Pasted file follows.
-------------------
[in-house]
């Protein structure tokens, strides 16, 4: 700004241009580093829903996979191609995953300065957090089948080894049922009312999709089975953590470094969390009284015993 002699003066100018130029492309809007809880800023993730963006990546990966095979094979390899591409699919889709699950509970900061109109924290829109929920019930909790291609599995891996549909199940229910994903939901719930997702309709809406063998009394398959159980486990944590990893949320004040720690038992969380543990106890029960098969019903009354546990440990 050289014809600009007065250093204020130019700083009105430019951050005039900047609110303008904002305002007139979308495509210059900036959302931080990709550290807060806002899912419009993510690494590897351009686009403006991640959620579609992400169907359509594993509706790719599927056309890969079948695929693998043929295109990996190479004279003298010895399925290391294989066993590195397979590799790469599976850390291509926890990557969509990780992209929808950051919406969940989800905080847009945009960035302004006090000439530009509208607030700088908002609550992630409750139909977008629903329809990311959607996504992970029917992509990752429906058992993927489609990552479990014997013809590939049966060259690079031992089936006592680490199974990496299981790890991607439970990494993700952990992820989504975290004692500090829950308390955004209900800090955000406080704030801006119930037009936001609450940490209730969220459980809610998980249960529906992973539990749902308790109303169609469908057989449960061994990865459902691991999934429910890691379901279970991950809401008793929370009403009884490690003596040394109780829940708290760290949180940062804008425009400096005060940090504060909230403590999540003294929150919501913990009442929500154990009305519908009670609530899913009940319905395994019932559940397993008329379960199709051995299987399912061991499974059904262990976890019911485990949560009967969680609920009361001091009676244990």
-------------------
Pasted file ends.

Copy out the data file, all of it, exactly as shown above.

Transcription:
[in-house]
């Protein structure tokens, strides 16, 4: 700004241009580093829903996979191609995953300065957090089948080894049922009312999709089975953590470094969390009284015993 002699003066100018130029492309809007809880800023993730963006990546990966095979094979390899591409699919889709699950509970900061109109924290829109929920019930909790291609599995891996549909199940229910994903939901719930997702309709809406063998009394398959159980486990944590990893949320004040720690038992969380543990106890029960098969019903009354546990440990 050289014809600009007065250093204020130019700083009105430019951050005039900047609110303008904002305002007139979308495509210059900036959302931080990709550290807060806002899912419009993510690494590897351009686009403006991640959620579609992400169907359509594993509706790719599927056309890969079948695929693998043929295109990996190479004279003298010895399925290391294989066993590195397979590799790469599976850390291509926890990557969509990780992209929808950051919406969940989800905080847009945009960035302004006090000439530009509208607030700088908002609550992630409750139909977008629903329809990311959607996504992970029917992509990752429906058992993927489609990552479990014997013809590939049966060259690079031992089936006592680490199974990496299981790890991607439970990494993700952990992820989504975290004692500090829950308390955004209900800090955000406080704030801006119930037009936001609450940490209730969220459980809610998980249960529906992973539990749902308790109303169609469908057989449960061994990865459902691991999934429910890691379901279970991950809401008793929370009403009884490690003596040394109780829940708290760290949180940062804008425009400096005060940090504060909230403590999540003294929150919501913990009442929500154990009305519908009670609530899913009940319905395994019932559940397993008329379960199709051995299987399912061991499974059904262990976890019911485990949560009967969680609920009361001091009676244990």